Travel review: India - a jewel in the crown

The famous Tiger's Nest monastery clings to a mountain side.
The famous Tiger's Nest monastery clings to a mountain side.
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With the Duke and Duchess of Cambridge about to embark on a Royal tour of India, Stephen McClarence takes a look at what they can expect.

Princess Diana at the Taj Mahal was the ultimate royal photo-shoot. On tour in 1992, she famously sat on a marble bench with the vast white dome of the Taj ballooning behind her.

She had the place to herself, apart from three tiny figures in the background. It became a symbol of Diana’s loneliness and vulnerability, paving the way for her separation from Prince Charles a few months later.

The Duke and Duchess of Cambridge will be visiting the Taj at the close of their forthcoming tour of India. Whatever else they do, you can be pretty sure that Kate won’t, like a zillion tourists over the past quarter-century, have herself photographed on that bench.

The Cambridges’ week-long tour will be a whistle-stop affair covering a challenging swathe of this vast country: a day or two in Mumbai, a stay in Delhi, then up to Kaziranga, the national park in the North Eastern state of Assam, a quick trip across to the mountain kingdom of Bhutan, back down to Agra for the Taj, and then home.

It’s more than I’d care to pack into a week and, after more than 20 trips to India over the years, I wonder how representative it will be of the realities of life in the host nation.

India isn’t about monuments being decluttered of people, after all; it’s about crowds. The Taj in particular can seethe with visitors. During my most recent visit, I sometimes had to hack my way through forests of selfie-sticks.

No matter. The Taj, mesmerisingly ethereal at dawn and dusk, is a highlight of most first-timers’ trips to India. Many tackle it as part of a Golden Triangle tour, also taking in the “pink city” of Jaipur, and, like the royal couple, Delhi.

As he tours the capital, William might like to reflect on the impact his great great grandfather had on it. George V came here in 1911 for his Coronation Durbar. On a warm December afternoon, the grandest of grand imperial spectacles was staged on a specially built site in the north of the city.

All but smothered by ermine, the King-Emperor announced the creation of New Delhi, replacing Calcutta as India’s capital. It took 20 years to build and the contrast between its tree-lined boulevards and the medieval mayhem of Old Delhi, home of the Red Fort, couldn’t be greater.

New Delhi, with the 16th century Humayun’s Tomb and the glorious Lodi Gardens among its highlights, still retains its elegance, though it has sidelined the towering statue of the king that once dominated its main avenue.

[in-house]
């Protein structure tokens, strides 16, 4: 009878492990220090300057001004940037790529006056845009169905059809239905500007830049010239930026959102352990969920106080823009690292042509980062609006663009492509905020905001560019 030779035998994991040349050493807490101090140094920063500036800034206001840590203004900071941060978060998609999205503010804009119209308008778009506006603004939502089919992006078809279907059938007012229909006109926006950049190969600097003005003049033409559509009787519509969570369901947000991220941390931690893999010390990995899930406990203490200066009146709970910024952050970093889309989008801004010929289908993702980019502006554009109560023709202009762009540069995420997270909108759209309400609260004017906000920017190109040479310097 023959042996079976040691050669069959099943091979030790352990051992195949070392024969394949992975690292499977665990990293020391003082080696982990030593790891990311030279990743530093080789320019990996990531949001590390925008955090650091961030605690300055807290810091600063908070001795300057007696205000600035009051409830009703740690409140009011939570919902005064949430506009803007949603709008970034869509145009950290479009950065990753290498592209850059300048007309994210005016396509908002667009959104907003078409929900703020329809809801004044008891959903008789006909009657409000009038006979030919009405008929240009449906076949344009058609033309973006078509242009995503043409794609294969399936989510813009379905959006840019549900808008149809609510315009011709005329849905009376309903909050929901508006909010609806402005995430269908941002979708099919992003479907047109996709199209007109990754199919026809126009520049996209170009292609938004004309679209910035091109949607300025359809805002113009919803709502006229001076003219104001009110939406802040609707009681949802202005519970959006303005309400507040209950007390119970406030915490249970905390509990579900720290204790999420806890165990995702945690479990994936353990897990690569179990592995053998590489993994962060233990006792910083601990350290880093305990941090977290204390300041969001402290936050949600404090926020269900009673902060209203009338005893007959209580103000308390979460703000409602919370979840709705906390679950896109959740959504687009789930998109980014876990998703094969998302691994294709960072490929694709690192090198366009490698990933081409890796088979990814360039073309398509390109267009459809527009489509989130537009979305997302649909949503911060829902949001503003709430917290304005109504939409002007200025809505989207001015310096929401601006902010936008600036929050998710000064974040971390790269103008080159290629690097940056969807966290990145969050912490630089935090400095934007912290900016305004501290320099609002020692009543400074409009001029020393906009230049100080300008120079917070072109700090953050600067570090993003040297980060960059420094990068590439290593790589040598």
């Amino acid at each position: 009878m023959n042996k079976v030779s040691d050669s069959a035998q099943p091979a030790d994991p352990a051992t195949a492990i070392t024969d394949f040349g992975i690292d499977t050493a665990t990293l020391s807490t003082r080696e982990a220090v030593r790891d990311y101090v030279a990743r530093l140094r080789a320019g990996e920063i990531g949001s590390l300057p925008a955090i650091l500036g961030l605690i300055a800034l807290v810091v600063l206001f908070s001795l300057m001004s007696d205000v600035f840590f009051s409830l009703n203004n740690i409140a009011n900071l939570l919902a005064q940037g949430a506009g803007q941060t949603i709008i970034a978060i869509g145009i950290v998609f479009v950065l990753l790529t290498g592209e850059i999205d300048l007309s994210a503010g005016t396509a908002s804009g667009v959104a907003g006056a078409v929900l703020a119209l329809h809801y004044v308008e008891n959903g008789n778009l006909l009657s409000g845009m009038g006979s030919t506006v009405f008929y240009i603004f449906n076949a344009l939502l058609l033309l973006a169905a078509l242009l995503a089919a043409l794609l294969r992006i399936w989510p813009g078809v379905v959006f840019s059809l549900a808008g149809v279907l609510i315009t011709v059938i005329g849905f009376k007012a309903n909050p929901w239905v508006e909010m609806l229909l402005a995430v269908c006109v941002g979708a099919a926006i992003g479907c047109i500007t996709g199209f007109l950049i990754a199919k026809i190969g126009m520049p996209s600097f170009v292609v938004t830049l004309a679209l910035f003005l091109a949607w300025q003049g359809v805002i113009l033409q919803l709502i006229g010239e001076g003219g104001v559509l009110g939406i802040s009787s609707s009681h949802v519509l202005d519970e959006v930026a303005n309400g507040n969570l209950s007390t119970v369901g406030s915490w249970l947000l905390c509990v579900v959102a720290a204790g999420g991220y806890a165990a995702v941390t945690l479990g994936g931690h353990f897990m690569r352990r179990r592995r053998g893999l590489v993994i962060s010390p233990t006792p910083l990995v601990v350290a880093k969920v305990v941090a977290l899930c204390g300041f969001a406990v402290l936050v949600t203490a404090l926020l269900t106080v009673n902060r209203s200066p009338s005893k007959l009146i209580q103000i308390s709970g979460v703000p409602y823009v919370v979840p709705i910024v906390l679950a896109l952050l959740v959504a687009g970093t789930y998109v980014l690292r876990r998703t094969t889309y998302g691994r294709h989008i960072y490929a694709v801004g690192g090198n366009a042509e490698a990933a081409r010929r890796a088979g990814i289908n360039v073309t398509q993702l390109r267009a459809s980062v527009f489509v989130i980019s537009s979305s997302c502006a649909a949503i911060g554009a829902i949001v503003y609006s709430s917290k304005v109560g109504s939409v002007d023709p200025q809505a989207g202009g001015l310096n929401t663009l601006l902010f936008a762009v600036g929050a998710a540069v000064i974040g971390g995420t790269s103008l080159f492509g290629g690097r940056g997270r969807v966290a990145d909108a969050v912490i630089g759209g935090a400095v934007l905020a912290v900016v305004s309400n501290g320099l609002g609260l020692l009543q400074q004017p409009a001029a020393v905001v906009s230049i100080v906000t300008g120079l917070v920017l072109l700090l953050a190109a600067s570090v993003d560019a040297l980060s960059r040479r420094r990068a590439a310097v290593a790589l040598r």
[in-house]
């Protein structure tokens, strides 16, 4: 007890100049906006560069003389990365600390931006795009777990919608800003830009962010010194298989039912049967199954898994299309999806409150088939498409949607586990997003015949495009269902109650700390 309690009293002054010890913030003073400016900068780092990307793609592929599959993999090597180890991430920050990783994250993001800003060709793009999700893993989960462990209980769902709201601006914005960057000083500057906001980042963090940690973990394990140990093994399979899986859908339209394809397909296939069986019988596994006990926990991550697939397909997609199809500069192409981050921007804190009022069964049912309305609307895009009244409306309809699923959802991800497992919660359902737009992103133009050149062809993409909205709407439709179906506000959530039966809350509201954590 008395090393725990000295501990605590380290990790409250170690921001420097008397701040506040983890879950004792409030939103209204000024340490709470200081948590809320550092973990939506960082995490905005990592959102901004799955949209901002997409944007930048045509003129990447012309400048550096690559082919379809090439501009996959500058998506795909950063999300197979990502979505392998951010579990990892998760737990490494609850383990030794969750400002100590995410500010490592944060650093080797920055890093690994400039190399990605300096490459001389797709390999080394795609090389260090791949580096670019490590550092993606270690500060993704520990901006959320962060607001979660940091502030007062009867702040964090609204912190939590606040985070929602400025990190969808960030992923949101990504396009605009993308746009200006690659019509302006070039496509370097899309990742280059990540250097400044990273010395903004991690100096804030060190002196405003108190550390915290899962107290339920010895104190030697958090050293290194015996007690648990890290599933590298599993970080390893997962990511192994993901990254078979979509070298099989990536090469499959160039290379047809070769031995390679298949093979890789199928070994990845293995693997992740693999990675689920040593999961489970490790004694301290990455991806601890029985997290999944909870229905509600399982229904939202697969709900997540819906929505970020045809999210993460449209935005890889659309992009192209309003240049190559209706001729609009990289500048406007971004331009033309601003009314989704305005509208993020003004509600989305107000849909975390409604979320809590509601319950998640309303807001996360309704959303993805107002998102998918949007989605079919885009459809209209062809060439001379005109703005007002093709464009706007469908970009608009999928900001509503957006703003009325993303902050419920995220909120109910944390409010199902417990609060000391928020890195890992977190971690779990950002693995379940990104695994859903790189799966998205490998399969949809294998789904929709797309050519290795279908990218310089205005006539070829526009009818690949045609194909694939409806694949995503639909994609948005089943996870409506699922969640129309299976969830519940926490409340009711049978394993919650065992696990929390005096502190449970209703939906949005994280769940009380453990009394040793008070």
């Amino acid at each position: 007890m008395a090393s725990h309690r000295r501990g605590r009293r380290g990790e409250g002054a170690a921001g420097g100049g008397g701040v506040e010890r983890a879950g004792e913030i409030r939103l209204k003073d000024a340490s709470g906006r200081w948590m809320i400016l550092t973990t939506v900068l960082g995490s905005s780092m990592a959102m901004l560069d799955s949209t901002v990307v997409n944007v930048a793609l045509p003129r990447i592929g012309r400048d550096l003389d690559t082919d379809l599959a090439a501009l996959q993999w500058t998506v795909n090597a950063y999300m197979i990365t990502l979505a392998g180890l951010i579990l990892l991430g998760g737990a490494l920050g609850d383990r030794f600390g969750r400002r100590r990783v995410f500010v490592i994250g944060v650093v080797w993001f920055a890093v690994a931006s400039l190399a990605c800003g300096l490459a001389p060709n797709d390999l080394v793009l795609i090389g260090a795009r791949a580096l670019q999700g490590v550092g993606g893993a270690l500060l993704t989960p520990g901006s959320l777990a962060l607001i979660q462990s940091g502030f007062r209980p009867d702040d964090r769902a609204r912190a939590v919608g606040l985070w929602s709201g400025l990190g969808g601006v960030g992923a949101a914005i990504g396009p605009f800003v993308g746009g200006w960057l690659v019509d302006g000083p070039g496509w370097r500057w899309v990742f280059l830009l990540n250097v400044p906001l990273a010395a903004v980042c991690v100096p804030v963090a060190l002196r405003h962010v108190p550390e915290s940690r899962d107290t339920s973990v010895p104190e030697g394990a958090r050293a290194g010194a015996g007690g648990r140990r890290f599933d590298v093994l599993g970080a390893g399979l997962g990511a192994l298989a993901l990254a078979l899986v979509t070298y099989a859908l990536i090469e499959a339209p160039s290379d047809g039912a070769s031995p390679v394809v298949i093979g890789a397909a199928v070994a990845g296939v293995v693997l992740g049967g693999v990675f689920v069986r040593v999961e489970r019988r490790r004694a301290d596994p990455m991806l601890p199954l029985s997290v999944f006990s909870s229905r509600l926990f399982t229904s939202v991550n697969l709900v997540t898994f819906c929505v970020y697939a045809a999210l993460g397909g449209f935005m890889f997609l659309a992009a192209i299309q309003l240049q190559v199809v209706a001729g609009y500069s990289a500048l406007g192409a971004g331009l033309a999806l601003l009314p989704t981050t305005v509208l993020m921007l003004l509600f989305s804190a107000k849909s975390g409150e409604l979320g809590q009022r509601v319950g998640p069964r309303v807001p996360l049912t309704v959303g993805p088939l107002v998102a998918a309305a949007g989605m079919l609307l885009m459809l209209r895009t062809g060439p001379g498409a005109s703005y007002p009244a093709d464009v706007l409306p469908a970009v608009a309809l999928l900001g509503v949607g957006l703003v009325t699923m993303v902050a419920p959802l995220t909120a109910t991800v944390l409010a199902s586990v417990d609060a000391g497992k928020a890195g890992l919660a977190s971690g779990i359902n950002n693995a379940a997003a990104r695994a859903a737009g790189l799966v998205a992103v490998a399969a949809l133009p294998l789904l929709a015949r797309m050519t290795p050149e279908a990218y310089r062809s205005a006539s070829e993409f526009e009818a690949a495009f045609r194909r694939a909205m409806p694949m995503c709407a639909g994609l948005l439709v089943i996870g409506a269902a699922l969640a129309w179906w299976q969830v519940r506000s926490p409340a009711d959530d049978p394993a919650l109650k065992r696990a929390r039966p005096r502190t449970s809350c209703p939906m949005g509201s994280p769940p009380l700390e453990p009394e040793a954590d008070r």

After India won independence in 1947, the statue was trundled up to Coronation Park, the site of the Durbar, and joined by a crescent of statues of 20 or so other imperial worthies: “the Britishers’ Graveyard”, Delhi-ites call it. With squirrels scurrying around him, and the other statues in various stages of crumbling decay, George gazes across at an obelisk marking the place where his throne had been erected.

The royal couple will arrive in India in Mumbai (Bombay) – just as George V did. The huge Gateway of India commemorates where he came ashore and makes an impressive scene alongside the old wing of the superb Taj Mahal Hotel.

Mumbai, Delhi and Agra are mainstream tourist India. Kaziranga is more of a collector’s item. It offers 400 bird species and two-thirds of the world’s 3,500 one-horned rhinos; they appear armour-plated but trot with surprising athletic grace.

Most visitors view them on elephant safaris: a beguiling way to spend the early morning. With the rising sun filtering through the trees and a deep misty calm pervading the park, it’s easy to see why so many Brits fell in love with India during the Raj and were reluctant to return home to neat bungalows in Eastbourne.

The royals will venture out of India for two days – to Bhutan, a country the size of Switzerland. Bordered by India and China, the Land of the Lost Horizon, as it’s sometimes called, may still lack traffic lights, but it now has television (since 1999) and tourist numbers are no longer limited to 4,000 a year. There were 133,000 of them two years ago, lured by the spectacular landscape, the fortress-like monasteries (with the famous Tiger’s Nest monastery clinging to a mountain side), and a pace of life as unhurried as the ox-ploughs.

With its fluttering prayer flags and chiming prayer wheels, it has a Shangri-La sense of the exotic and “the other”, despite discreet modernisation. Even 20 years ago you could buy Barbie dolls and men were wearing trainers with their dressing-gown-like robes.

It still maintains many of its traditional values, however. Its output is measured not by Gross National Product but by Gross National Happiness. Something there perhaps for the second in line to the British throne to contemplate.

GETTING THERE

Cox & Kings (020 3642 0861, coxandkings.co.uk) offer a 13-day/11-night Golden Triangle & Shimla escorted group tour costs from £1,795 pp, twin share. It includes visits to Delhi, Jaipur, Agra (Taj Mahal) and Shimla, international flights, airport transfers and 4 or 5 star half-board accommodation.

Thje picturesque hamlet of Les Cleves 
Schweiz. PIC: swiss-image.ch/Jan Geerk

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